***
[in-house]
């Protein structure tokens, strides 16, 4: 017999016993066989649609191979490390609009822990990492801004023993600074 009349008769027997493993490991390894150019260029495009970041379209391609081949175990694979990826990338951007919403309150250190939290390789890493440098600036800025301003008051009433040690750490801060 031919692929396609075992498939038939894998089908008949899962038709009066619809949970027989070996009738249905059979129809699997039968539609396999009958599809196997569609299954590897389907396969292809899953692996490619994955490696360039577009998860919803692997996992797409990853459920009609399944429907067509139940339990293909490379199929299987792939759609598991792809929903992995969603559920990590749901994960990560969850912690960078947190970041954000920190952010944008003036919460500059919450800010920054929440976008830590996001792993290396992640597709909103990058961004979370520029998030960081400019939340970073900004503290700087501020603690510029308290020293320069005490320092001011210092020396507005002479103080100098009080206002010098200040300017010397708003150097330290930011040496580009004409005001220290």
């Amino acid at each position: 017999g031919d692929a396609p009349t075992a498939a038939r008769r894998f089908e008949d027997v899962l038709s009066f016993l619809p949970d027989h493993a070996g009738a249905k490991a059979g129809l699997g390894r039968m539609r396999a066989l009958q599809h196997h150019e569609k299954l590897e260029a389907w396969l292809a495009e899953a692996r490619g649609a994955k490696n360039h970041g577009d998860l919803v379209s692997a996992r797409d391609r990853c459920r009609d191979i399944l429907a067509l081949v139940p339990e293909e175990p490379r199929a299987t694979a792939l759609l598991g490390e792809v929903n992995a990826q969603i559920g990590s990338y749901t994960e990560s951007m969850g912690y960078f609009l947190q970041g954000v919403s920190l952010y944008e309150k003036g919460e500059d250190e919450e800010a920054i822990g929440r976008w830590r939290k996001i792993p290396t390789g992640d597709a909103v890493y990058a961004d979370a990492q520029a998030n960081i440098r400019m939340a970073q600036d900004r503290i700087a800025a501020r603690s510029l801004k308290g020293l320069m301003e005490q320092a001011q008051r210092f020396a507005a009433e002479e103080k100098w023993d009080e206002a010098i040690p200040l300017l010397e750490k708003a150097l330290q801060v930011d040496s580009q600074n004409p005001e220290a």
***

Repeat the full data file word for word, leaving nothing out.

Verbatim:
[in-house]
């Protein structure tokens, strides 16, 4: 017999016993066989649609191979490390609009822990990492801004023993600074 009349008769027997493993490991390894150019260029495009970041379209391609081949175990694979990826990338951007919403309150250190939290390789890493440098600036800025301003008051009433040690750490801060 031919692929396609075992498939038939894998089908008949899962038709009066619809949970027989070996009738249905059979129809699997039968539609396999009958599809196997569609299954590897389907396969292809899953692996490619994955490696360039577009998860919803692997996992797409990853459920009609399944429907067509139940339990293909490379199929299987792939759609598991792809929903992995969603559920990590749901994960990560969850912690960078947190970041954000920190952010944008003036919460500059919450800010920054929440976008830590996001792993290396992640597709909103990058961004979370520029998030960081400019939340970073900004503290700087501020603690510029308290020293320069005490320092001011210092020396507005002479103080100098009080206002010098200040300017010397708003150097330290930011040496580009004409005001220290």
């Amino acid at each position: 017999g031919d692929a396609p009349t075992a498939a038939r008769r894998f089908e008949d027997v899962l038709s009066f016993l619809p949970d027989h493993a070996g009738a249905k490991a059979g129809l699997g390894r039968m539609r396999a066989l009958q599809h196997h150019e569609k299954l590897e260029a389907w396969l292809a495009e899953a692996r490619g649609a994955k490696n360039h970041g577009d998860l919803v379209s692997a996992r797409d391609r990853c459920r009609d191979i399944l429907a067509l081949v139940p339990e293909e175990p490379r199929a299987t694979a792939l759609l598991g490390e792809v929903n992995a990826q969603i559920g990590s990338y749901t994960e990560s951007m969850g912690y960078f609009l947190q970041g954000v919403s920190l952010y944008e309150k003036g919460e500059d250190e919450e800010a920054i822990g929440r976008w830590r939290k996001i792993p290396t390789g992640d597709a909103v890493y990058a961004d979370a990492q520029a998030n960081i440098r400019m939340a970073q600036d900004r503290i700087a800025a501020r603690s510029l801004k308290g020293l320069m301003e005490q320092a001011q008051r210092f020396a507005a009433e002479e103080k100098w023993d009080e206002a010098i040690p200040l300017l010397e750490k708003a150097l330290q801060v930011d040496s580009q600074n004409p005001e220290a």